Neuroblastomas have the propensity to spontaneously regress in infants (less than one year of age), or to mature into a benign ganglioneuroma. Unfortunately, most tumors diagnosed over 1 year of age have unresectable or metastatic tumors that are very difficult to treat. We have determined that the TRK family of neurotrophin receptors probably plays a critical role in these disparate behaviors. TrkA, the receptor for nerve growth factor (NGF), is expressed in the majority of localized, favorable neuroblastomas, particularly from infants (Nakagawara, Cancer Res, 1992; Nakagawara, NEJM, 1993; Eggert, Cancer Res, 2002). TrkA expressing neuroblastoma cells placed in culture with NGF will differentiate, stop growing and can be kept alive for months. Conversely, the same cells in culture but deprived of NGF will undergo apoptosis (Nakagawara, EJC, 1997). This behavior and response to the absence or presence of NGF recapitulates the spontaneous regression or differentiation of neuroblastomas in patients, which may depend on the presence or absence of NGF in the tumor microenvironment. TrkC is also expressed in favorable neuroblastomas, and these tumors represent a subset of the TrkA expressing, favorable neuroblastomas (Yamashiro, Oncogene, 1996).

We have also demonstrated that the most aggressive neuroblastomas, particularly those with MYCN amplification, express TrkB and its ligand brain-derived neurotrophic factor (BDNF) (Nakagawara, MCB, 1994). Because these tumor cells also express and secrete the ligand, this presumably represents an autocrine survival pathway that leads to enhanced survival. We have also shown that the TrkB/BDNF pathway promotes tumorigenesis, angiogenesis and drug resistance, contributing significantly to the aggressive phenotype of these tumors (Eggert, Cancer Res, 2002; Ho, Cancer Res, 2002). More recently, we began investigating the role of the RET receptor pathway in the survival, growth and differentiation of neuroblastomas. Currently, we are testing a TRK-specific receptor tyrosine kinase (RTK) inhibitor from Cephalon Inc. called CEP-701. This small molecule can block the autophosphorylation and subsequent signaling of TRK receptors, leading to apoptosis of TRK-expressing tumors in vitro as well as in vivo in a xenograft model (Evans, Clin Cancer Res, 1999; Evans, MPO, 2001). We have introduced this RTK inhibitor into clinical trials through a neuroblastoma clinical consortium (Minturn, Cancer Chemo Pharmacol, 2011). This represents the first example of a targeted therapy introduced into clinical trial based on preclinical evidence in neuroblastoma.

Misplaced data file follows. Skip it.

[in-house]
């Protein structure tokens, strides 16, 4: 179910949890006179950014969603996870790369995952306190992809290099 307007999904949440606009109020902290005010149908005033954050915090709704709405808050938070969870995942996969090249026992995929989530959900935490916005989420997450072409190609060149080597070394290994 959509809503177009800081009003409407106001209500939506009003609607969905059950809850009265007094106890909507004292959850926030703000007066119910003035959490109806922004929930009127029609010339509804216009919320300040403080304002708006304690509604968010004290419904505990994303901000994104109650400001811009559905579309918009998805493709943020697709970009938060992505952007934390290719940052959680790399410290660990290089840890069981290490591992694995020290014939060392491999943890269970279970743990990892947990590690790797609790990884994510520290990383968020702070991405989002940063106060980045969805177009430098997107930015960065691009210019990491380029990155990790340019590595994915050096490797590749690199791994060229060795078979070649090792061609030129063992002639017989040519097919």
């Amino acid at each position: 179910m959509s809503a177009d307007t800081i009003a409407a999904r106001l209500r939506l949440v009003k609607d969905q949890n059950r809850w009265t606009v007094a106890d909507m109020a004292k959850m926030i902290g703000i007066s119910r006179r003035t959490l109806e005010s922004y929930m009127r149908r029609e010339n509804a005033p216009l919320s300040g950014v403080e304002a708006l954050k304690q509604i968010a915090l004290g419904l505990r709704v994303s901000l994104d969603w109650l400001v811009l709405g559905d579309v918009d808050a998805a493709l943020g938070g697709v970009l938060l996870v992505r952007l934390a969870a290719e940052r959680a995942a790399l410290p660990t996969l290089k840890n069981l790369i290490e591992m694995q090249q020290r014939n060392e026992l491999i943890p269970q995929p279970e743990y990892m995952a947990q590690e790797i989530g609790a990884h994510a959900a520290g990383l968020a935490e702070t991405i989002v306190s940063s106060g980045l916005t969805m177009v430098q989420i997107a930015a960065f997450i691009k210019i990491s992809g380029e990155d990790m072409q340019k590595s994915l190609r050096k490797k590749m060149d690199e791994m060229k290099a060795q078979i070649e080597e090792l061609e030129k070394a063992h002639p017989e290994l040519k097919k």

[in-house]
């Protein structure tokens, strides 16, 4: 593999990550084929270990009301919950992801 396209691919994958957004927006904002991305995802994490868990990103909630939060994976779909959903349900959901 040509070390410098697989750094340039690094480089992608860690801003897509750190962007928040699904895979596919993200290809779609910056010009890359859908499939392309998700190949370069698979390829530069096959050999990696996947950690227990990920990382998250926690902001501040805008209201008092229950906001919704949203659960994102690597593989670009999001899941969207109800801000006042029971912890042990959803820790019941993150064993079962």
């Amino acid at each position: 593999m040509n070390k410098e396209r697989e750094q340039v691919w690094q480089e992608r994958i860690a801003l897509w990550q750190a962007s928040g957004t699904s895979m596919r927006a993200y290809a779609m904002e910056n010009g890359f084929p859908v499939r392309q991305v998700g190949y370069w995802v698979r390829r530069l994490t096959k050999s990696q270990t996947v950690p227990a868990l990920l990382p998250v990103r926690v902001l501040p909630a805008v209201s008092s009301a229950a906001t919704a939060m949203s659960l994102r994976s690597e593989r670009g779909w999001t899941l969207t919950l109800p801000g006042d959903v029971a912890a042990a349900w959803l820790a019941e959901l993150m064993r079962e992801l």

Specific Projects:
  • Determine why the consequences of activating TrkA or TrkB in neuroblastomas are different (protein associations, signaling pathways, genes induced, etc.)
  • Examine the consequences of TrkA isoform expression in neuroblastomas
  • Test the utility of TRK receptor inhibitors as targeted therapy of neuroblastoma in animal models and in clinical trials
  • Explore the utility of delivery of receptor tyrosine kinase inhibitors using passively and actively targeted nanoparticles
  • Investigate the role of RET expression and activation in neuroblastoma differentiation, and the interaction between RET and TRK receptors
    Supported by:
  • NIH-NCI (R01-CA94194): Effect of Trk Expression and Inhibition in Neuroblastoma

  • NIH-NCI (P01-CA97323): Biology and Therapy of Human Neuroblastoma
  • V Foundation Innovation Award: Nanoparticle Delivery of TRK Inhibitors in Neuroblastomas
    Technologies Available for Licensing:
  • CHOP 03/0023 - Human Neurotrophic Factor Receptor TrkB